Monday, October 25, 2010

The World Has Turned On Its Axis: Didn’t Notice, Did You?

From this weekend’s G20 meeting comes the news of a realignment in the IMF’s governance structure:

G-20 Ministers Agree ‘Historic’ Reforms in IMF Governance

Ministers of the Group of Twenty (G-20) industrialized and emerging market economies agreed on a proposed raft of reforms of the IMF that will shift country representation at the IMF toward large, dynamic emerging market and developing countries.

Meeting in Gyeongju, Korea, G-20 finance ministers and central bank governors agreed on a doubling of IMF members’ quotas—financial stakes that determine voting power in the institution that will shift voting shares toward dynamic emerging market and developing countries.

As a result of the quota rebalancing, the large, dynamic emerging market countries Brazil, China, India, and Russia move up to be among the top 10 shareholders of the IMF.

The ministers also agreed on a reshuffle of the IMF’s 24-member Executive Board that will raise the representation of dynamic emerging market and developing countries on the institution’s day-to-day decision-making body. There will be two fewer Board members from advanced European countries, and all Executive Directors will be elected rather than appointed as they are now. The size of the Board will remain at 24...

...Currently, there is roughly a 60/40 percent split in the shares at the IMF between advanced countries and emerging market and developing countries.

While the Pittsburgh summit targeted a quota shifts of 5 percent from advanced countries to dynamic emerging market and developing countries and from over- to underrepresented countries, the Gyeongju deal achieves a shift of more than 6 percent in both cases.

If you’re wondering what the significance of this is, you should know that the IMF is essentially structured as a credit union. Members are allocated a quota of contributions based on the size of their economies, and are allowed to draw from that quota (plus a bit) to address foreign exchange balance of payment issues and liquidity problems. But that meant that the biggest shareholders are also the one’s with the largest number of votes. The US had (and will continue to have) an effective veto as the largest voting bloc, with 17.25%.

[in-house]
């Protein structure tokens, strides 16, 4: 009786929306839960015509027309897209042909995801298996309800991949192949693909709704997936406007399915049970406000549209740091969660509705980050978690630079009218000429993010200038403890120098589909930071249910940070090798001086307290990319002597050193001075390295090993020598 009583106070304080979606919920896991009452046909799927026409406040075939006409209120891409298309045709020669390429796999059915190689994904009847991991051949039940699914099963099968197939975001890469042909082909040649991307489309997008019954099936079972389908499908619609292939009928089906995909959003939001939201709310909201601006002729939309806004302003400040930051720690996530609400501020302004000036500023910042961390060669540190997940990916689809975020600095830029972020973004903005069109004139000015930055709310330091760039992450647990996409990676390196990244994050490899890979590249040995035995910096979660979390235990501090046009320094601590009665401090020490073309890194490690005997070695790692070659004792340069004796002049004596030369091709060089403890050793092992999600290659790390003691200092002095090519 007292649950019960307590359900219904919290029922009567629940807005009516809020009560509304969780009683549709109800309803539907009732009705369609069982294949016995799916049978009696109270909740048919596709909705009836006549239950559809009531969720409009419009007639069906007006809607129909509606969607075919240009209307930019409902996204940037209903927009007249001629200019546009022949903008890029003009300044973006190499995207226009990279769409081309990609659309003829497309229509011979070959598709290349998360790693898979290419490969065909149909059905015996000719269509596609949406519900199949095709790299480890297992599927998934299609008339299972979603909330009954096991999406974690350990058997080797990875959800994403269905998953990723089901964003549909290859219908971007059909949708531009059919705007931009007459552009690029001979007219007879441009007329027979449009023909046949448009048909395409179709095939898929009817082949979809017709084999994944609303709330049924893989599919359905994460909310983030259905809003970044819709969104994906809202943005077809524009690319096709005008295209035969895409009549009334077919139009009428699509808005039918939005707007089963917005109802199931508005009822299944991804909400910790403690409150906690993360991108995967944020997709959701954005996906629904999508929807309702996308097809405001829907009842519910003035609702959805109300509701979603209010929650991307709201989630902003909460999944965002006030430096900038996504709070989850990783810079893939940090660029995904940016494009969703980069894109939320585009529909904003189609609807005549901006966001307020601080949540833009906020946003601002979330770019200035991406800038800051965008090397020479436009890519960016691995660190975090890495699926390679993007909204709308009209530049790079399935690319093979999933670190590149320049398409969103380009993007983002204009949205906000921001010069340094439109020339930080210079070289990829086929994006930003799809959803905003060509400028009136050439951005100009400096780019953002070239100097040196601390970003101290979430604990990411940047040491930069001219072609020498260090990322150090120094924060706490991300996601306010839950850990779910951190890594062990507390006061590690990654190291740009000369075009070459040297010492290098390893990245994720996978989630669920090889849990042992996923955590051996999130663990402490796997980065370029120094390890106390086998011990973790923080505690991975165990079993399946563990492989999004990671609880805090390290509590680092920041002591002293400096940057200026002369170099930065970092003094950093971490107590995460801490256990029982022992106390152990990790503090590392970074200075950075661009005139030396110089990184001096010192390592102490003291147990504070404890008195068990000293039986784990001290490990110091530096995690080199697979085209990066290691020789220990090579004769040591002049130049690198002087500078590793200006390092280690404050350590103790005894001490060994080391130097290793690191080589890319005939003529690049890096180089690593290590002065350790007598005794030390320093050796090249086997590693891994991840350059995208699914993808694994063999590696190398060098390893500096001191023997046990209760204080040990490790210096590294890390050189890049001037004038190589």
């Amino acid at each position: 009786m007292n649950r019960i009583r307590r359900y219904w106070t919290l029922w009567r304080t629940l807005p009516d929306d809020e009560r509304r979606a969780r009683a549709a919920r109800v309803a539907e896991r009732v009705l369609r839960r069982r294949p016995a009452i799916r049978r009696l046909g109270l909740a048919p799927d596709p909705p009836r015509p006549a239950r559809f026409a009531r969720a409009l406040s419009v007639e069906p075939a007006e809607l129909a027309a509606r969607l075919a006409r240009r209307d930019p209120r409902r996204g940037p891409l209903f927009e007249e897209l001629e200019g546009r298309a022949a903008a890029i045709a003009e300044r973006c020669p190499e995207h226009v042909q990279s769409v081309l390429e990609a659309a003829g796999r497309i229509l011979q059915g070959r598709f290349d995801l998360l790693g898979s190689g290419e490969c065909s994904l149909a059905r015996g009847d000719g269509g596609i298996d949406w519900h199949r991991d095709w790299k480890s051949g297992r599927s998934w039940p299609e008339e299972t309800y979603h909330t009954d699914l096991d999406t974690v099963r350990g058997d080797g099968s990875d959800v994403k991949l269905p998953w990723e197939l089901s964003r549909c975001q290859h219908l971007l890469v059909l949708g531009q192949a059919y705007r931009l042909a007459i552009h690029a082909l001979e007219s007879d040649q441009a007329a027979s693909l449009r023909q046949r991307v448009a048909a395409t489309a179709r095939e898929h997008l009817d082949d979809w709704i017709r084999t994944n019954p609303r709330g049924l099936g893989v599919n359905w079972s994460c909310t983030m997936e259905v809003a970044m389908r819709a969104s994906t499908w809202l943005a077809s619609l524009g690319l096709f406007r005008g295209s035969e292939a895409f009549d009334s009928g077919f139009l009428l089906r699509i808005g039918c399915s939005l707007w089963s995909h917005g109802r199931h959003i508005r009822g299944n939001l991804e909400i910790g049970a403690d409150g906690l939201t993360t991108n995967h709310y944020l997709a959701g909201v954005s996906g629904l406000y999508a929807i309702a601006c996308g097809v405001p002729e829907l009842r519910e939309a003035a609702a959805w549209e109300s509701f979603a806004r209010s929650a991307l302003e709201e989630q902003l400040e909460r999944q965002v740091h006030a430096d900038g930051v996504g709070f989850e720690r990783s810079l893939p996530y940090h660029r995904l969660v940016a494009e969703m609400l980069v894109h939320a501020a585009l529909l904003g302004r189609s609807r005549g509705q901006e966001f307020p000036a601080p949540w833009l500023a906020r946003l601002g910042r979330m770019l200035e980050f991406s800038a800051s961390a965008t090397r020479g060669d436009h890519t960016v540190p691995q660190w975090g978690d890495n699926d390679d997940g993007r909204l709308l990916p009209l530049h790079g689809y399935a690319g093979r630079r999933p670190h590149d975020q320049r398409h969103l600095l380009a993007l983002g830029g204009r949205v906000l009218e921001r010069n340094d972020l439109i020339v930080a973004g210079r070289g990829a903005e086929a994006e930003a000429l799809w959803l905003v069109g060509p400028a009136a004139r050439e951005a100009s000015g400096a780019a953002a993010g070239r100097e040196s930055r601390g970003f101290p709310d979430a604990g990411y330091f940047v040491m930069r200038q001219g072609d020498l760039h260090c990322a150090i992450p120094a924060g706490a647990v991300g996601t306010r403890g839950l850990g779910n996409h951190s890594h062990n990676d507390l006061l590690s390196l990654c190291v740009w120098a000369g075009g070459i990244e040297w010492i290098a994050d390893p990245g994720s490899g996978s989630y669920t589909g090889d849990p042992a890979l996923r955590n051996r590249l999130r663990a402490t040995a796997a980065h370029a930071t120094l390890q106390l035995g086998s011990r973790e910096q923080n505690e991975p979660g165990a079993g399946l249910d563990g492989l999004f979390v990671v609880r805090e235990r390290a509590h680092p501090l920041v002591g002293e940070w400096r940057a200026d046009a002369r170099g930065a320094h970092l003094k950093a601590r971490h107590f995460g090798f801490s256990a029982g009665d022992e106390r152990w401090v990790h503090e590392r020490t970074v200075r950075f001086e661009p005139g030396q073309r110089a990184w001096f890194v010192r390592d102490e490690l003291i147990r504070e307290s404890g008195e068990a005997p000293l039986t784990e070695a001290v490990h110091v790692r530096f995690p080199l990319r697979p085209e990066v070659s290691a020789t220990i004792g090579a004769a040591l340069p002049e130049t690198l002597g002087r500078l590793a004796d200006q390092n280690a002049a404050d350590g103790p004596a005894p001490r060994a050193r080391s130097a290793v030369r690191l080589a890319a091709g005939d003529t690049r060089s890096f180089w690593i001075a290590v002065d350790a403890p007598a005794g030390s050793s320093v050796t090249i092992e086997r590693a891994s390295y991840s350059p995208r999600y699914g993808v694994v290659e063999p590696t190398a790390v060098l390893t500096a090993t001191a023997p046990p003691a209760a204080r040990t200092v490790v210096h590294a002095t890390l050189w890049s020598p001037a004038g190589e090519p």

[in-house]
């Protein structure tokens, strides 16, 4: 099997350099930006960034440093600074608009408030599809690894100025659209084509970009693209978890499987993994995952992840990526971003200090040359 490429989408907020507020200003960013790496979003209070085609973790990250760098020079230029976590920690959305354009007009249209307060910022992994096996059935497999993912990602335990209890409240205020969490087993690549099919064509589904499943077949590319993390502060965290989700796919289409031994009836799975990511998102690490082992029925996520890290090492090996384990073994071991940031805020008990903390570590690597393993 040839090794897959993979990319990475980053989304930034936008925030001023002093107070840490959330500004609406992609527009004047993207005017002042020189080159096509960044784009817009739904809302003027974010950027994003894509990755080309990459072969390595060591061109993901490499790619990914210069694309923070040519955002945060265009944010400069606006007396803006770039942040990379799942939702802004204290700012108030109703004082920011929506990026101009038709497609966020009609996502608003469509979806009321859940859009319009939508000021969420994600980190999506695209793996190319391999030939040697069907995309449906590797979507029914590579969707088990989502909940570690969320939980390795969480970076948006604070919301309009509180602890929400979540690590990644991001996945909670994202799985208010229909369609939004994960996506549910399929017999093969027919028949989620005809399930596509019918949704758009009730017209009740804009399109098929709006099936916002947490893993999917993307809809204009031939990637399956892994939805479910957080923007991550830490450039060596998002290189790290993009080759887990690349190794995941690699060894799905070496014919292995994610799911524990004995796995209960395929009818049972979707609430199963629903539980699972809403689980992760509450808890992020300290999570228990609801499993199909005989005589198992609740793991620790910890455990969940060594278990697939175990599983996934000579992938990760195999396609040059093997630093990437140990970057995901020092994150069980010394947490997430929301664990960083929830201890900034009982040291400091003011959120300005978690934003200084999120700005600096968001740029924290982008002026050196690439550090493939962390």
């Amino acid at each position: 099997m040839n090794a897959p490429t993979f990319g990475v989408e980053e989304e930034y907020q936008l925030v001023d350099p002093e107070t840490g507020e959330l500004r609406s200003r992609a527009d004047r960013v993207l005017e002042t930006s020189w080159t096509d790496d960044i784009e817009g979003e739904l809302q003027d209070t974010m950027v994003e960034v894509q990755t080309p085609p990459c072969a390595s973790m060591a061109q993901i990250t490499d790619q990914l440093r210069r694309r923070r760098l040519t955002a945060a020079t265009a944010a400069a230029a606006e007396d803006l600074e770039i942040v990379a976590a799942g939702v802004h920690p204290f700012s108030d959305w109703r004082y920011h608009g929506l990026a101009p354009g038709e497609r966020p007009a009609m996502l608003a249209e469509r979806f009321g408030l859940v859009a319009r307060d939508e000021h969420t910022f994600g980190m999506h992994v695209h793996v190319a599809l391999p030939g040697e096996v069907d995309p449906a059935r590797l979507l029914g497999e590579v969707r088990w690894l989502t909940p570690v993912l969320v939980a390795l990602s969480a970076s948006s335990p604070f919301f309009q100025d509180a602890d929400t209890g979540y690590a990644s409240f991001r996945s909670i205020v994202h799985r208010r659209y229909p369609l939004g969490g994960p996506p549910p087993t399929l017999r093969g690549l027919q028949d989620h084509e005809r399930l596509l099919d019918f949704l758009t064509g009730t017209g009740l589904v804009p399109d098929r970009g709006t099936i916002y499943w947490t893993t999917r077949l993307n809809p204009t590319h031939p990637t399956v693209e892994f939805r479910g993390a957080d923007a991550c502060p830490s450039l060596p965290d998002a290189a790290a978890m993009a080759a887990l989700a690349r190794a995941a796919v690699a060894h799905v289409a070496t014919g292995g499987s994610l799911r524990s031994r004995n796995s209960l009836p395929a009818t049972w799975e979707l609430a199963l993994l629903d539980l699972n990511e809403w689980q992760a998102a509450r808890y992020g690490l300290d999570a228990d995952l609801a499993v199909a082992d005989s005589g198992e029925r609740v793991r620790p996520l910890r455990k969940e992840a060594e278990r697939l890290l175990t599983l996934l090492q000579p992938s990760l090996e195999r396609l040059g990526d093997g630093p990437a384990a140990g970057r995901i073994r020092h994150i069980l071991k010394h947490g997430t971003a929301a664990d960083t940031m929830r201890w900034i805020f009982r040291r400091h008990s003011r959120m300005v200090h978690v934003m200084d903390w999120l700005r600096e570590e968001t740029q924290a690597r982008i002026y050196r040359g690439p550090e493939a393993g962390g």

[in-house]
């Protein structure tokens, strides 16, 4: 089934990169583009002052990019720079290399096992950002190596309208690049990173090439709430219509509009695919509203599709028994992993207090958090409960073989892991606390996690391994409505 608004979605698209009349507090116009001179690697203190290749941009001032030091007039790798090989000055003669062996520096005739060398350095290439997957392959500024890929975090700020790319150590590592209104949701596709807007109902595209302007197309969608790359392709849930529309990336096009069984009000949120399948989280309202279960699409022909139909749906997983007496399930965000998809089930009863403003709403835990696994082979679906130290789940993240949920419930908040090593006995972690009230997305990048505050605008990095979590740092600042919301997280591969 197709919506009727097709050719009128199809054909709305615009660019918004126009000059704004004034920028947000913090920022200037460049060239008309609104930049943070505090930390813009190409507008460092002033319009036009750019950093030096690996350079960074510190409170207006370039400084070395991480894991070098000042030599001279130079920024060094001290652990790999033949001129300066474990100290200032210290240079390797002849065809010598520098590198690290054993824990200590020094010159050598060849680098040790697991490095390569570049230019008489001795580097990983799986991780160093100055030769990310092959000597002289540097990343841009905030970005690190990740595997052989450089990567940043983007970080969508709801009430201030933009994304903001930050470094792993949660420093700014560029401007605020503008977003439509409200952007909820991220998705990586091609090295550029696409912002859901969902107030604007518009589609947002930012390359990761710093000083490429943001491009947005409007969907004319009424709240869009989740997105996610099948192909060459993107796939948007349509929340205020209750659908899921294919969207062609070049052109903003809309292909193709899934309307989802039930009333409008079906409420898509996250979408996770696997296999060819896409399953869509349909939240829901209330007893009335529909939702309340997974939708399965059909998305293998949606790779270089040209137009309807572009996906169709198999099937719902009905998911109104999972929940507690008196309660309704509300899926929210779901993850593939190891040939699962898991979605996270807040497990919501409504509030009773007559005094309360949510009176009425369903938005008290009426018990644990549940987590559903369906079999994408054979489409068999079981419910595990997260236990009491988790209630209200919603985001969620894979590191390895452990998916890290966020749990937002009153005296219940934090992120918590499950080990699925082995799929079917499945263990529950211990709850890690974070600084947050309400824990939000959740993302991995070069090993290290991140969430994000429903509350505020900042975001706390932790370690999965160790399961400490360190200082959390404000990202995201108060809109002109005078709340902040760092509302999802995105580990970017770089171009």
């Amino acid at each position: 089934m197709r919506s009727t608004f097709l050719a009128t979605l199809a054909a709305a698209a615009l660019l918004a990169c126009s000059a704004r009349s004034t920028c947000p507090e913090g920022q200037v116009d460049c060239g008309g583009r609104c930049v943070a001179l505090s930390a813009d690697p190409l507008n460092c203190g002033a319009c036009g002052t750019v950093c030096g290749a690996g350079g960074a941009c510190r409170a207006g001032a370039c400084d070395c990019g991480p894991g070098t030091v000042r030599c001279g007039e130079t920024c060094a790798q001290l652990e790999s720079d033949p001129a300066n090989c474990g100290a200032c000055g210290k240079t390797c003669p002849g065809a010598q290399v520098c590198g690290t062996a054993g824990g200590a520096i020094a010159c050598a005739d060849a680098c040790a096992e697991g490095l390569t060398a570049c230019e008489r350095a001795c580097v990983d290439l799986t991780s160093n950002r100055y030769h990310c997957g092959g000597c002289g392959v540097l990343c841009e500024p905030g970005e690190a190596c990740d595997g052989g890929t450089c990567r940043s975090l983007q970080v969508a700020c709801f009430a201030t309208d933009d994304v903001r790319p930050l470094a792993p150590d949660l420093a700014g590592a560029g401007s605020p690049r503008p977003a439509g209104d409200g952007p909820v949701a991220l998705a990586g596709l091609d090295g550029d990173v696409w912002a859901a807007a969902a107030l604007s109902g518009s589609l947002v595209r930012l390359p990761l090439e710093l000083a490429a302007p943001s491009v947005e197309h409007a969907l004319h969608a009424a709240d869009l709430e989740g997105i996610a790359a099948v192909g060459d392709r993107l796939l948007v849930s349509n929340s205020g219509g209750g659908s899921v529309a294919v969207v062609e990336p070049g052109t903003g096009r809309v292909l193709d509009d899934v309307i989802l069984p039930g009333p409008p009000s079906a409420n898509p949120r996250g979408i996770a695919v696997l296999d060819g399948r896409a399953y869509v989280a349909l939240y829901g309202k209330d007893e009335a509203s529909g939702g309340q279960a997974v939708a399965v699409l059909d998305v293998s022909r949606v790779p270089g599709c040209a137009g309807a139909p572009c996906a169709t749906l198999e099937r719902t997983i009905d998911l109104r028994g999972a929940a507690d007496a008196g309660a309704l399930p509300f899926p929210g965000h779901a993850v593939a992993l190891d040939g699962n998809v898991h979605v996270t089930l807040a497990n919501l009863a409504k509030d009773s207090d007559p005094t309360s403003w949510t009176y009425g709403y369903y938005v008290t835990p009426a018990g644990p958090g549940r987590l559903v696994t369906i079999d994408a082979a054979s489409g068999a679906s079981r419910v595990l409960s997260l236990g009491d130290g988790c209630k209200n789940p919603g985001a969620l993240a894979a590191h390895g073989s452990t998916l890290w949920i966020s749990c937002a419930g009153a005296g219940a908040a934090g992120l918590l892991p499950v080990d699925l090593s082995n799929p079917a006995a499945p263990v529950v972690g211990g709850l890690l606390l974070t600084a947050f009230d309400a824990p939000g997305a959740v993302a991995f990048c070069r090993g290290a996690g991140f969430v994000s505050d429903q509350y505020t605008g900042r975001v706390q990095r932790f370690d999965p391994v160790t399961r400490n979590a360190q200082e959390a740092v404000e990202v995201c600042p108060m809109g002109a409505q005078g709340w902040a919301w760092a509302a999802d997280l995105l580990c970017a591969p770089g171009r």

During the Bretton Woods era (1944-1972), the IMF’s structure wasn’t particularly controversial. The countries going to the IMF for loans or assistance were mainly developed countries such as the UK and France. But in the floating rate era and the globalisation of trade, it was primarily developing countries and emerging markets that needed IMF help e.g. Turkey, Mexico, Argentina, and of course in the last decade, Indonesia and Korea. The recent crisis also saw assistance granted to among others, Iceland, Hungary and Greece.

Herein lies the dichotomy – the IMF’s resources are essentially controlled (or to be fair, influenced) by developed countries, yet the target of its assistance were mainly developing countries. The IMF has thus often been accused of being an agent of developing countries, especially because much of its assistance came with strings attached in the guise of structural reforms (see: The Washington Consensus; and this post for a further discussion).

That these reforms were often useful and helpful are beside the point; the fact that they were foisted on countries without regard to sovereignty and timing – the success of institutional development and market reforms are critically dependent on the state of development – is.

So the news that there will be a rebalancing of power within the IMF towards emerging markets is good news. About the only real issue here is regional economic hegemony – Malaysia for instance will have to pay a lot more attention to diplomatic and economic ties with China and India (and a little less with Japan), than it would otherwise have to. That’s the only way for our voice to be heard.

While there are the other regional economic groupings, these are mainly talk-shops over trade and other real economy issues. When it comes to reform of the global financial system, the forum is basically centred around the IMF, and to a much lesser extent, the BIS.

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